“It’s like if Kids and Clockwork Orange had a baby,” he says. “Or La Haine, which is a French movie.” So far, Elderkin is still in the process of casting for roles, but he says rapper Travi$ Scott is very interested in playing Calvin, one of the leads. “Nothing’s set in stone yet, but he really embodies that role,” he says. “He would be great, and he really wants to do it, so that would be cool. I think he has the chops in him to act. He’s one of those natural performers.”

Elderkin hopes to have the film, written by Marcus Guillory, ready for Sundance Film Festival in Utah or Cannes Film Festival in France—though he acknowledges that there are plenty of mitigating factors that may keep him from meeting the Sundance deadline. But right now, he’s focused on one thing: Showing himself as a filmmaker. And, he says, “make something powerful.”

Here, Elderkin takes time from working on Gully to revisit some of his photos, videos, and films:

Kanye West's First Press Photos (2003)
“The red backpack was one of the first shots I ever took of him in my studio on the west side of Chicago. It was the first day I met him, shot in the first 10 minutes of meeting him. So it’s kind of a nostalgic thing. And it was one of the first photos that came out of him. I shot 6 x 7 Pentax film and it was one of my first 10 minutes of meeting him and it was just simple.”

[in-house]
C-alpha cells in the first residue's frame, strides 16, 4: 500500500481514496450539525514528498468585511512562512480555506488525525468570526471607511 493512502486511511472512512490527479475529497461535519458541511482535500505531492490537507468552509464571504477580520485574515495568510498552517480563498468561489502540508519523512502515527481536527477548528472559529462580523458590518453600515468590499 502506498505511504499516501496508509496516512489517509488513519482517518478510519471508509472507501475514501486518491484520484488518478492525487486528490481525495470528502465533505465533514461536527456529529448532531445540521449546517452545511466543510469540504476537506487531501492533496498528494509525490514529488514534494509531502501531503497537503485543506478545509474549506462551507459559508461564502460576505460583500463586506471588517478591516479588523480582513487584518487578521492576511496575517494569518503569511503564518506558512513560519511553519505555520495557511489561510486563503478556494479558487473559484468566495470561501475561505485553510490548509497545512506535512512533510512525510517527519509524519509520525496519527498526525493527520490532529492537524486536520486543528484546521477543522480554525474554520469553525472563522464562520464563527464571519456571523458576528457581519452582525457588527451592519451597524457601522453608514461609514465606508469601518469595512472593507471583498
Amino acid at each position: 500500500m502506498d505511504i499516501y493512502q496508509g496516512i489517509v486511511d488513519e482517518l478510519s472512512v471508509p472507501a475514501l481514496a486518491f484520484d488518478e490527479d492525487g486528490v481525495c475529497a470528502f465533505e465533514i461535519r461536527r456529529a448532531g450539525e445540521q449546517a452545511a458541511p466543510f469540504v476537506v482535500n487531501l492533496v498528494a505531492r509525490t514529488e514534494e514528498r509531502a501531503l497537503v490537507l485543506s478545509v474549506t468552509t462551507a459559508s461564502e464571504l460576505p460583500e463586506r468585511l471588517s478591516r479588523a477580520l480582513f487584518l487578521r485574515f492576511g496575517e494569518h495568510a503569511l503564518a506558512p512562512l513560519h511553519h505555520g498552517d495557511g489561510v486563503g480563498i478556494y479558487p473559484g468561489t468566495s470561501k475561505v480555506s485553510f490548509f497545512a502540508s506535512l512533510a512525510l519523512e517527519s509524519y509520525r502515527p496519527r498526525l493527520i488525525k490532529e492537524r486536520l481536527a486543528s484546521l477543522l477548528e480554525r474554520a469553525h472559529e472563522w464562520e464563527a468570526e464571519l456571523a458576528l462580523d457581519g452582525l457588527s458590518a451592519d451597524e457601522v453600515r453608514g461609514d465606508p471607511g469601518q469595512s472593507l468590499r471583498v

North Kivu, Congo (2007) Displayed at the U.N.
“I remember this guy on the back of a truck with a massive gun—it was like out of a movie. I remember him looking at me, stopping the car, and waving me over. I kind of stood there and froze for a moment and then I walked over and he started laughing, pointing at my camera. I wasn’t sure what to do, so I showed him the photo. He looked at it, gave me the thumbs up and said, ‘Nice one’ then drove off. It was pretty intense.


Kanye West - “Welcome to Heartbreak” Music Video (2008)
“I think ‘Welcome to Heartbreak’ was like the first kind of music video that kind of got big because it was Kanye, and it was something big and different. I think it’s interesting and artistic, and something different than what was going on at that time, especially with hip-hop videos. It was one of the more pivotal videos at the beginning.”


Kanye West feat. Rihanna - “Paranoid” Music Video (2009)